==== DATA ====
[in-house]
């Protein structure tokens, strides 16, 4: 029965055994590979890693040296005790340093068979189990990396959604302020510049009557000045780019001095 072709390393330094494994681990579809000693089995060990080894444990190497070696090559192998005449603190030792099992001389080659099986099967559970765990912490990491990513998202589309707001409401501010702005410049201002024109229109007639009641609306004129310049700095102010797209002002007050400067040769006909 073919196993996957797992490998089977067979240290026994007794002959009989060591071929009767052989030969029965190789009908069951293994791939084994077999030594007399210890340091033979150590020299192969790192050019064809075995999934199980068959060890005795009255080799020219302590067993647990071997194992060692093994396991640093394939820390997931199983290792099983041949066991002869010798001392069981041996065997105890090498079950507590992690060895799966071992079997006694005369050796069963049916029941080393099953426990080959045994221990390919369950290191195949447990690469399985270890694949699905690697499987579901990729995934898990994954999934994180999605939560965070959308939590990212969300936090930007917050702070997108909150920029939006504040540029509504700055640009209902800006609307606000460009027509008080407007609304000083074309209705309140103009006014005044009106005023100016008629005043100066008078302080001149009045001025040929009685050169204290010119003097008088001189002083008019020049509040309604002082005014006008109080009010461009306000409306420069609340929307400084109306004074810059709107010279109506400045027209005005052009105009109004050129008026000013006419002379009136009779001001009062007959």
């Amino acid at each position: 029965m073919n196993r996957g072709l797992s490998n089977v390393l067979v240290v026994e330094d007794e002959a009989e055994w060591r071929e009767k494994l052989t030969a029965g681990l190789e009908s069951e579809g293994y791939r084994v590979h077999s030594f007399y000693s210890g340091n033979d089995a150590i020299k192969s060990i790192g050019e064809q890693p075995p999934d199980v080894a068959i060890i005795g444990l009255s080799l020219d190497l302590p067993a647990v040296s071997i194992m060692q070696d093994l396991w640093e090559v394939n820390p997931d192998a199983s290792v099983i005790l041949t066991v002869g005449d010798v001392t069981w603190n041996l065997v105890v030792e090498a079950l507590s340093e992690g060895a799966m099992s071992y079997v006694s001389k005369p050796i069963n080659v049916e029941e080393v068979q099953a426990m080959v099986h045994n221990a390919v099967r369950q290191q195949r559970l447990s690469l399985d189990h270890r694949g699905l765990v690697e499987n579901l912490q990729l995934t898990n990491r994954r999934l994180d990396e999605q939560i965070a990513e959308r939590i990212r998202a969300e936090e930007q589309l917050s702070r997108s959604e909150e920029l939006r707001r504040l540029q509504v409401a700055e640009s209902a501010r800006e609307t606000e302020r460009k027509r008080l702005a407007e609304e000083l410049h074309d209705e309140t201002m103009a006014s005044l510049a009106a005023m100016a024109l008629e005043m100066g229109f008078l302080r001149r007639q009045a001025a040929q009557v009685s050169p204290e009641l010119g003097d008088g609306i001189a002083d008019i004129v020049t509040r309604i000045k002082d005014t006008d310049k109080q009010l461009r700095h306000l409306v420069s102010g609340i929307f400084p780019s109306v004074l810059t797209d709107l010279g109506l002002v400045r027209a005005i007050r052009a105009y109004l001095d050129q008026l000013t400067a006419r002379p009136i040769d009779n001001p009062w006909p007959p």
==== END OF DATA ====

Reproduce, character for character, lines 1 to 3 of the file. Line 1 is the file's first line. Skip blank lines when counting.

[in-house]
């Protein structure tokens, strides 16, 4: 029965055994590979890693040296005790340093068979189990990396959604302020510049009557000045780019001095 072709390393330094494994681990579809000693089995060990080894444990190497070696090559192998005449603190030792099992001389080659099986099967559970765990912490990491990513998202589309707001409401501010702005410049201002024109229109007639009641609306004129310049700095102010797209002002007050400067040769006909 073919196993996957797992490998089977067979240290026994007794002959009989060591071929009767052989030969029965190789009908069951293994791939084994077999030594007399210890340091033979150590020299192969790192050019064809075995999934199980068959060890005795009255080799020219302590067993647990071997194992060692093994396991640093394939820390997931199983290792099983041949066991002869010798001392069981041996065997105890090498079950507590992690060895799966071992079997006694005369050796069963049916029941080393099953426990080959045994221990390919369950290191195949447990690469399985270890694949699905690697499987579901990729995934898990994954999934994180999605939560965070959308939590990212969300936090930007917050702070997108909150920029939006504040540029509504700055640009209902800006609307606000460009027509008080407007609304000083074309209705309140103009006014005044009106005023100016008629005043100066008078302080001149009045001025040929009685050169204290010119003097008088001189002083008019020049509040309604002082005014006008109080009010461009306000409306420069609340929307400084109306004074810059709107010279109506400045027209005005052009105009109004050129008026000013006419002379009136009779001001009062007959």
């Amino acid at each position: 029965m073919n196993r996957g072709l797992s490998n089977v390393l067979v240290v026994e330094d007794e002959a009989e055994w060591r071929e009767k494994l052989t030969a029965g681990l190789e009908s069951e579809g293994y791939r084994v590979h077999s030594f007399y000693s210890g340091n033979d089995a150590i020299k192969s060990i790192g050019e064809q890693p075995p999934d199980v080894a068959i060890i005795g444990l009255s080799l020219d190497l302590p067993a647990v040296s071997i194992m060692q070696d093994l396991w640093e090559v394939n820390p997931d192998a199983s290792v099983i005790l041949t066991v002869g005449d010798v001392t069981w603190n041996l065997v105890v030792e090498a079950l507590s340093e992690g060895a799966m099992s071992y079997v006694s001389k005369p050796i069963n080659v049916e029941e080393v068979q099953a426990m080959v099986h045994n221990a390919v099967r369950q290191q195949r559970l447990s690469l399985d189990h270890r694949g699905l765990v690697e499987n579901l912490q990729l995934t898990n990491r994954r999934l994180d990396e999605q939560i965070a990513e959308r939590i990212r998202a969300e936090e930007q589309l917050s702070r997108s959604e909150e920029l939006r707001r504040l540029q509504v409401a700055e640009s209902a501010r800006e609307t606000e302020r460009k027509r008080l702005a407007e609304e000083l410049h074309d209705e309140t201002m103009a006014s005044l510049a009106a005023m100016a024109l008629e005043m100066g229109f008078l302080r001149r007639q009045a001025a040929q009557v009685s050169p204290e009641l010119g003097d008088g609306i001189a002083d008019i004129v020049t509040r309604i000045k002082d005014t006008d310049k109080q009010l461009r700095h306000l409306v420069s102010g609340i929307f400084p780019s109306v004074l810059t797209d709107l010279g109506l002002v400045r027209a005005i007050r052009a105009y109004l001095d050129q008026l000013t400067a006419r002379p009136i040769d009779n001001p009062w006909p007959p």